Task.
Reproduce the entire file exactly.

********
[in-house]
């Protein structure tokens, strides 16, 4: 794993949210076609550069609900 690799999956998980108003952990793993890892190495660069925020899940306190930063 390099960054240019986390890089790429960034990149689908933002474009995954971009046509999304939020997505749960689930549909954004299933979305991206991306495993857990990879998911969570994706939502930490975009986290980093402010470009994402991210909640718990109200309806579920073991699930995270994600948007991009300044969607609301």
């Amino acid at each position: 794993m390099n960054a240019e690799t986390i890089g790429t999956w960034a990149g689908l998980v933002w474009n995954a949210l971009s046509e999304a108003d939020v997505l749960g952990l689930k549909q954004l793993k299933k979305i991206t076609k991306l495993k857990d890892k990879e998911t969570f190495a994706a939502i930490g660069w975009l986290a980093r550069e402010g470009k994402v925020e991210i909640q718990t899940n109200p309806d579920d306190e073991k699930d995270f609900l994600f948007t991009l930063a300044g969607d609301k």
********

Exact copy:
[in-house]
């Protein structure tokens, strides 16, 4: 794993949210076609550069609900 690799999956998980108003952990793993890892190495660069925020899940306190930063 390099960054240019986390890089790429960034990149689908933002474009995954971009046509999304939020997505749960689930549909954004299933979305991206991306495993857990990879998911969570994706939502930490975009986290980093402010470009994402991210909640718990109200309806579920073991699930995270994600948007991009300044969607609301």
């Amino acid at each position: 794993m390099n960054a240019e690799t986390i890089g790429t999956w960034a990149g689908l998980v933002w474009n995954a949210l971009s046509e999304a108003d939020v997505l749960g952990l689930k549909q954004l793993k299933k979305i991206t076609k991306l495993k857990d890892k990879e998911t969570f190495a994706a939502i930490g660069w975009l986290a980093r550069e402010g470009k994402v925020e991210i909640q718990t899940n109200p309806d579920d306190e073991k699930d995270f609900l994600f948007t991009l930063a300044g969607d609301k």